First new fab in decades opens; CEO challenges us to “keep jobs in USA”

Tom Friedman, in the New York Times over the weekend says that China is kicking our ass in ability to create jobs in the new clean-tech field. To see whether he’s right or not I visited the opening of Bridgelux, a new company that is making solid state lighting. The real story here isn’t the technology, even though that’s pretty cool and has already won awards.

No, the big deal here is that this is the first manufacturing plant I’ve seen the tech industry open here in the US in quite some time. CEO Bill Watkins claims it’s the first new fab that’s opened in the San Francisco Bay Area in 25 years.


I get right to the point in my conversation with Bill “why do this here rather than go to China?”

He answers “the problem in America is that we have a hard time demanding jobs for America.” He challenged us to change our public stance toward the creation of jobs and echoed Friedman’s column this weekend.

So how will he get more jobs in America? He says that we need to learn from China. He explained that China takes an “industry building” approach. So what would he do?

1. Get each community to see the importance of upgrading its lights to LED, which saves a lot of power and pays for themselves within three to seven years, he says.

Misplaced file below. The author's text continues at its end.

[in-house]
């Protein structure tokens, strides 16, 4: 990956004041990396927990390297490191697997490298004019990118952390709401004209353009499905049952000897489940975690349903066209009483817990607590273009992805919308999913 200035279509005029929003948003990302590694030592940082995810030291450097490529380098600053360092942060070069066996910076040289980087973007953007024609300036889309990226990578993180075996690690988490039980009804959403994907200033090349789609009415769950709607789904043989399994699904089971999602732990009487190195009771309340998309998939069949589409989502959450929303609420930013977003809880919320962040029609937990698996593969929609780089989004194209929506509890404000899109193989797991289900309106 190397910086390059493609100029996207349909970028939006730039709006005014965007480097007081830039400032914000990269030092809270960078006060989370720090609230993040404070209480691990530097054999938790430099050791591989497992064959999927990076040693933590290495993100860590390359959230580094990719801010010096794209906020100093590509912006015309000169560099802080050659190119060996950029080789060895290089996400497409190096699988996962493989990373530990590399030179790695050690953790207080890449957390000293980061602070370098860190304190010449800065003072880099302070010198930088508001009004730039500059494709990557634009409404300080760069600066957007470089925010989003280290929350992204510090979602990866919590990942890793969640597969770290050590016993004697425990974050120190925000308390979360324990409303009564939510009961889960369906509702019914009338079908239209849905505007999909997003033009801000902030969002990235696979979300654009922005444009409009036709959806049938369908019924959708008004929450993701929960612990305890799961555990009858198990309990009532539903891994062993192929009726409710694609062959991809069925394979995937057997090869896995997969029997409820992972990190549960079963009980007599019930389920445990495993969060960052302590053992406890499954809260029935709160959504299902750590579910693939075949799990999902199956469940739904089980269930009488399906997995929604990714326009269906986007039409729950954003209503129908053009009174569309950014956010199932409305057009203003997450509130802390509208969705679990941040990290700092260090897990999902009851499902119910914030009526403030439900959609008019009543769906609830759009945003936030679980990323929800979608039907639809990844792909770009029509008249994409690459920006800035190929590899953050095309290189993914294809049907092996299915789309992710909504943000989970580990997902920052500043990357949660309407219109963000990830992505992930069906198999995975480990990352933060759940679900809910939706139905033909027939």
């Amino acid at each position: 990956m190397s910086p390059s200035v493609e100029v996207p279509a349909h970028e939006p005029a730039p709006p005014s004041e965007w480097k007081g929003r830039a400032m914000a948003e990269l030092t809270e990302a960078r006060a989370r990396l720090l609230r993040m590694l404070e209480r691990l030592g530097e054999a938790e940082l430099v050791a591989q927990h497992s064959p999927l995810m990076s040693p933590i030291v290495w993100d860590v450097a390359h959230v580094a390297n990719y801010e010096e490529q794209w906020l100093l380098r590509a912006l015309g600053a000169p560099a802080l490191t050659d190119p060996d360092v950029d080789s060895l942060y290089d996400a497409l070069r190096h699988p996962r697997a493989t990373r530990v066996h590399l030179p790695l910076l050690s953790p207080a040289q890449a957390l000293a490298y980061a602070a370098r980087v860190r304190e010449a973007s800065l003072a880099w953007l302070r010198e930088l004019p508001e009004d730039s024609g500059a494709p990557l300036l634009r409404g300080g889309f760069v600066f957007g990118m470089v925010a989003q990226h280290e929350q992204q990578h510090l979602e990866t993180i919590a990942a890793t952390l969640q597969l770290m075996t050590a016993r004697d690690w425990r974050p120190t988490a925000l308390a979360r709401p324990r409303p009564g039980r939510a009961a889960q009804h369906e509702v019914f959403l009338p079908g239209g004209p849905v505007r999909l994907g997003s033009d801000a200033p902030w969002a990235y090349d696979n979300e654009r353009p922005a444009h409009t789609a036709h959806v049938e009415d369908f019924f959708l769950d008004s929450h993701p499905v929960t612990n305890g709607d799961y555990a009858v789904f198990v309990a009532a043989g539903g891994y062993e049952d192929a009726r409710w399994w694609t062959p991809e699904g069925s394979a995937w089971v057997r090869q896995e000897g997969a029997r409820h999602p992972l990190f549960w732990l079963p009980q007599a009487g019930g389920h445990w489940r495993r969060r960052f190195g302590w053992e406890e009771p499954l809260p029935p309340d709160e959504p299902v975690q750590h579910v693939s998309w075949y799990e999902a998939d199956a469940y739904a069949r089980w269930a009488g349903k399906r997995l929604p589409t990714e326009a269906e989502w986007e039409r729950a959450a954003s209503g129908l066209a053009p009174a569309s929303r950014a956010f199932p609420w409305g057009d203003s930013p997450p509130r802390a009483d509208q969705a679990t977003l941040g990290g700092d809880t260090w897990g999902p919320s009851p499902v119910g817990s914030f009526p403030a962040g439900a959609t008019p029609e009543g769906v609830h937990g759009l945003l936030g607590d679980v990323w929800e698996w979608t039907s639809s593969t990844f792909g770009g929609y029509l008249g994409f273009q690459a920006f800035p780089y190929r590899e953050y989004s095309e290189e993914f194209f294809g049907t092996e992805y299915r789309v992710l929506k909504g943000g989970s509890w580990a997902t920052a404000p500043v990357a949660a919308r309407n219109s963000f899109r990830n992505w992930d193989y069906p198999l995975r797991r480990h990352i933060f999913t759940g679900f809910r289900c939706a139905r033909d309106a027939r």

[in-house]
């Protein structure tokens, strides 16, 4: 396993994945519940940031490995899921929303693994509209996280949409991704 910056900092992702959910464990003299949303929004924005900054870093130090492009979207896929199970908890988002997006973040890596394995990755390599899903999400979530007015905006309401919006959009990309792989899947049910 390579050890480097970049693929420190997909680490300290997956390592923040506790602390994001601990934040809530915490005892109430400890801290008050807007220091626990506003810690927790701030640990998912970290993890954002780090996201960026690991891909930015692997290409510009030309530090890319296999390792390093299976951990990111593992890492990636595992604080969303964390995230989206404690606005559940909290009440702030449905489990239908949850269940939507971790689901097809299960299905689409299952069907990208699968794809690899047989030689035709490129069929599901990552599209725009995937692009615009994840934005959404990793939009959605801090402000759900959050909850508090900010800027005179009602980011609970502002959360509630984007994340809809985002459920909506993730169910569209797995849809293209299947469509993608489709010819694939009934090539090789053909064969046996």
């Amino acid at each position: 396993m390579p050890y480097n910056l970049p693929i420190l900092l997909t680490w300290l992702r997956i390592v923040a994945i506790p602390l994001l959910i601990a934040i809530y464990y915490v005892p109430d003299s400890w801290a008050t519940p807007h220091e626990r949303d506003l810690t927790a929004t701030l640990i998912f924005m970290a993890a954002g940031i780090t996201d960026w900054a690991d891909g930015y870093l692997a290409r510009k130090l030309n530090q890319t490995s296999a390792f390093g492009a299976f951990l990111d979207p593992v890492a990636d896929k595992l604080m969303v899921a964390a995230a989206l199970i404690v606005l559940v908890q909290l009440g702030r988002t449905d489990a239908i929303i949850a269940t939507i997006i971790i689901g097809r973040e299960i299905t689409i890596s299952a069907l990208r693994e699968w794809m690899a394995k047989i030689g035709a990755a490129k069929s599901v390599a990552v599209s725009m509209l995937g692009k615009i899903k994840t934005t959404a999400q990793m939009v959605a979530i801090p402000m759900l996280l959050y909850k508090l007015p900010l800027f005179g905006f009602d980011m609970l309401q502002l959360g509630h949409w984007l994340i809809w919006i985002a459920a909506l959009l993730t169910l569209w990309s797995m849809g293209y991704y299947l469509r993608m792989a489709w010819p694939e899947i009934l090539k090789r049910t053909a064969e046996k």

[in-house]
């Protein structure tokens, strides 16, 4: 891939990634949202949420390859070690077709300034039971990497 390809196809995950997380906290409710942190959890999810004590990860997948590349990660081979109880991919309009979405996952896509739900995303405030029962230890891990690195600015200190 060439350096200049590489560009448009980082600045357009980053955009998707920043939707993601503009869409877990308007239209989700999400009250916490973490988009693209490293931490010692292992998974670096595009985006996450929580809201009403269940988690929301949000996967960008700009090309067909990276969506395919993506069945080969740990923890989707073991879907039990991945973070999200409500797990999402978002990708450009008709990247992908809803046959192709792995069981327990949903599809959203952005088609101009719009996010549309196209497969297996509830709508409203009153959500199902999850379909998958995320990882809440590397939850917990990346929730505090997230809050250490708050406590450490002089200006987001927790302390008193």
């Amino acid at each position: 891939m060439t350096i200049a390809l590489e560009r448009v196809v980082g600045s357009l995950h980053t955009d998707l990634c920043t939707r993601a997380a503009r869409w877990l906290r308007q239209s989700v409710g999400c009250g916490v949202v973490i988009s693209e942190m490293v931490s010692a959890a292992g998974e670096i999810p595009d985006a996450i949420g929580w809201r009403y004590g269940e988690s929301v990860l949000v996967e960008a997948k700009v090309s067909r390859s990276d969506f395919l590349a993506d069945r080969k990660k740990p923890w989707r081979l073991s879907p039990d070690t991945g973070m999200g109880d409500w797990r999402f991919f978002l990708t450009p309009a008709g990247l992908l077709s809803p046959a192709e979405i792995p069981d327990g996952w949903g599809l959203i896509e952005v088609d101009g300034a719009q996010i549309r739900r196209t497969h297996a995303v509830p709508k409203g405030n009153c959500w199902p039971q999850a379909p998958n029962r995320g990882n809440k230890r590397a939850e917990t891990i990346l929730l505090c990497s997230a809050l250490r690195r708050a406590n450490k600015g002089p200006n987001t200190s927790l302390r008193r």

2. Create state bonds, that gets paid back with energy savings.
3. Make sure that at least 60% of the lights are “made in America.”

“The only question is, ‘can we do it here?’ It’s an economic war out there.”

My feedback for Bill?

He’s both nuts and right.

How is he nuts?

1. Politicians aren’t able to get their acts together to build real jobs. Why? Because politicians are too focused on their local areas and won’t vote to benefit some plant in some other state.
2. States are trying to keep basic services going, and voting on some new-fangled lights just won’t be as big an issue as keeping the fire department open or books in schools, etc.
3. The TEA party is going to keep public debate focused on government spending. Anyone who tries to suggest that spending be increased, even on something that saves energy, will get drown out.

How is he right?

1. If we want to really create the millions of jobs that we need in this country we need to take an industry-building approach.
2. Green tech is a HUGE opportunity. In lighting alone every single light we use will be replaced in the next decade or so (I’m already seeing the trend, both of my cars have LED lights now and I’m seeing more and more every day). That’s billions of lights. Someone will make those, but who?
3. The investment in industries, rather than just temporary stimulus or short-term jobs, causes a whole passalong effect in the economy. For every job inside the fab that’s created entire other companies are created to serve these fabs with materials and tools (and this fab is very small compared to the ones that have been built in China to serve other industries).

So, America, do we have what it takes or are we going to let yet another industry move to China?

GreenTech Enterprise is reporting that Philllips, Osram, and General Electric, not to mention other Asian brands coming along, have already built LED fabs in China and other “lower cost” places than America. You should read their report, which quotes US Congressional Representative John Garamendi. He says Republicans keep voting down provisions that when cities buy equipment they must buy at least some of them from US manufacturing plants.

It’s there in black and white.

Does this country have what it takes to invest in high-tech American manufacturing jobs?

So far the answer is a big fat “no.”